UK:*UK and possibly other pronunciationsUK and possibly other pronunciations/ɪnˈtruːdər/US:USA pronuncation: IPAUSA pronuncation: IPA/ɪnˈtrudɚ/

WordReference Random House Learner's Dictionary of American English © 2020
in•trud•er /ɪnˈtrudɚ/USA pronunciation  n. [countable]
  • a person who enters a place secretly or illegally:The alarms go off if an intruder enters the house.
  • See -trude-.
    Collins Concise English Dictionary © HarperCollins Publishers::
    inˈtruder /ɪnˈtruːdə/ n
    1. a person who enters a building, grounds, etc, without permission
    WordReference Random House Learner's Dictionary of American English © 2020
    in•trude /ɪnˈtrud/USA pronunciation   v.,  -trud•ed, -trud•ing.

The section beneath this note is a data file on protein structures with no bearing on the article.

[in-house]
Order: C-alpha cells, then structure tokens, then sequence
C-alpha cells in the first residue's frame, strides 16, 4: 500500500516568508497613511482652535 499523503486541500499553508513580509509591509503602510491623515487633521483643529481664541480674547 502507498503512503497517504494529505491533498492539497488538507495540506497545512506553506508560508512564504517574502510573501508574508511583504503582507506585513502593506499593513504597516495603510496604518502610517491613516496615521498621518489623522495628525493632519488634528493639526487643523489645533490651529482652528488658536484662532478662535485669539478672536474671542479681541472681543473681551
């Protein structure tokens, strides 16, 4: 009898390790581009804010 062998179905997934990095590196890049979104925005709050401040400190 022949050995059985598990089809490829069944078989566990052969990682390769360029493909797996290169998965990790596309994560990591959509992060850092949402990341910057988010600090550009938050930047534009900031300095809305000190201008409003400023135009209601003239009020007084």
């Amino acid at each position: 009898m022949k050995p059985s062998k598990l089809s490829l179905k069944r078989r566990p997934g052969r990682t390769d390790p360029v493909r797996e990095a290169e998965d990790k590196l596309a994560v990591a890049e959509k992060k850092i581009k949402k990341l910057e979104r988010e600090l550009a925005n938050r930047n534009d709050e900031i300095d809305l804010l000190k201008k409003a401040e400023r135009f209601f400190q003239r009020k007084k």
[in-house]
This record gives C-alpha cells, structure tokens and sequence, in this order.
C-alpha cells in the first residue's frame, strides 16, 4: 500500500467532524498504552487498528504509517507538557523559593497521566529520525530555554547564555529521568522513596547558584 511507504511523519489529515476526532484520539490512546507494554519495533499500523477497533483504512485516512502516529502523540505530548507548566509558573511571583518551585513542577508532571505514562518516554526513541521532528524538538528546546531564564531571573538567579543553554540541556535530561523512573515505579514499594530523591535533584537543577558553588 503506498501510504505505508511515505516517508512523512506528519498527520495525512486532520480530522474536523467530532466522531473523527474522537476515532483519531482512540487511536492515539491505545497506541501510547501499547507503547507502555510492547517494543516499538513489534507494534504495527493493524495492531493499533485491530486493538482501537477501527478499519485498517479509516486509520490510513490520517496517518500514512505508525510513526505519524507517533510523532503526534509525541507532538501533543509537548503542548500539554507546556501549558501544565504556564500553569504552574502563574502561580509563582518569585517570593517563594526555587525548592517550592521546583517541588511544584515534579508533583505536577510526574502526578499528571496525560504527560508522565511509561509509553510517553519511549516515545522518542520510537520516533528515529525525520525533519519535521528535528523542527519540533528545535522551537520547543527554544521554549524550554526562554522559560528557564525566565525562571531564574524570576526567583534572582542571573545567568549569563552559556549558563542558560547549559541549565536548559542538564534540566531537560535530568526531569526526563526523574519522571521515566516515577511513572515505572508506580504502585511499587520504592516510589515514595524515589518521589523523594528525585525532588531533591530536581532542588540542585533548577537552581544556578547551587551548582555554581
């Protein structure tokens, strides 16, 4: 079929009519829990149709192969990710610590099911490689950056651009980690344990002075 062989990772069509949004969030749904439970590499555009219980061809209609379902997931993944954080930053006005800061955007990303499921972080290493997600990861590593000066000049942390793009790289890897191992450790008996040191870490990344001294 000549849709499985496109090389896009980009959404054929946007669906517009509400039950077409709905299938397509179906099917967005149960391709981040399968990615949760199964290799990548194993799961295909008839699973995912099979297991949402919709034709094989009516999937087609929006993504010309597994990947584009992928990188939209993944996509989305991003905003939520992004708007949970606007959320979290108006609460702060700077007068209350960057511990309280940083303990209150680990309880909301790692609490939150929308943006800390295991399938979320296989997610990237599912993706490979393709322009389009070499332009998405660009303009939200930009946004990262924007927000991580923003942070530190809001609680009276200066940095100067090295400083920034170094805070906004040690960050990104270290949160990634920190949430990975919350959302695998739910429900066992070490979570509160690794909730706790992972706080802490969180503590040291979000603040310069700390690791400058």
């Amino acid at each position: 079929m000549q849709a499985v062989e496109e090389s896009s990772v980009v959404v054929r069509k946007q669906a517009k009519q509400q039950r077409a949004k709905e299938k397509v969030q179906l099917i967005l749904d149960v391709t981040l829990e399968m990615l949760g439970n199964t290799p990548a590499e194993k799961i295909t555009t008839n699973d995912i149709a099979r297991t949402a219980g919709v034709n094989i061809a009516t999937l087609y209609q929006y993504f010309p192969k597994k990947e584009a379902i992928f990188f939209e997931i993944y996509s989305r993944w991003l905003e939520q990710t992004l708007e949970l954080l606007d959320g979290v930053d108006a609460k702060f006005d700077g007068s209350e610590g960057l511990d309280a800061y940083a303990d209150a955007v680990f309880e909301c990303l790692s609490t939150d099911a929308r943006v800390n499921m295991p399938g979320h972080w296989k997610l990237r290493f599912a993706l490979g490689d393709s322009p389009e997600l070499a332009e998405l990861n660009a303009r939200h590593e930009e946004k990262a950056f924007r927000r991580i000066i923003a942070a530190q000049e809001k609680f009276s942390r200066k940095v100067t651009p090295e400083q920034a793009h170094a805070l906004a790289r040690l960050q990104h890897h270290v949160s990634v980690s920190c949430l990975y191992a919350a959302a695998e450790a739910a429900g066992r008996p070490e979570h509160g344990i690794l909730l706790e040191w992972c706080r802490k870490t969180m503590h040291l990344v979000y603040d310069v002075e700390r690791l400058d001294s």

1. to push, thrust, or force upon someone or something without invitation, permission, or welcome: [+ on + object]I don't want to intrude on you if you're busy.[no object]I hope I'm not intruding.[+ object]The judge intruded her prejudices into the case.
    See -trude-.
    WordReference Random House Unabridged Dictionary of American English © 2020
    in•trude  (in tro̅o̅d),USA pronunciation v.,  -trud•ed, -trud•ing. 
    1. to thrust or bring in without invitation, permission, or welcome.
    2. Geologyto thrust or force into.
    3. to install (a cleric) in a church contrary to the wishes of its members.

    1. to thrust oneself without permission or welcome:to intrude upon their privacy.
    in•truder, n. 
    in•truding•ly, adv. 
    • Latin intrūdere to push in, equivalent. to in- in-2 + trūdere to push
    • 1525–35
      • 4.See corresponding entry in Unabridged interfere, interlope. See  trespass. 

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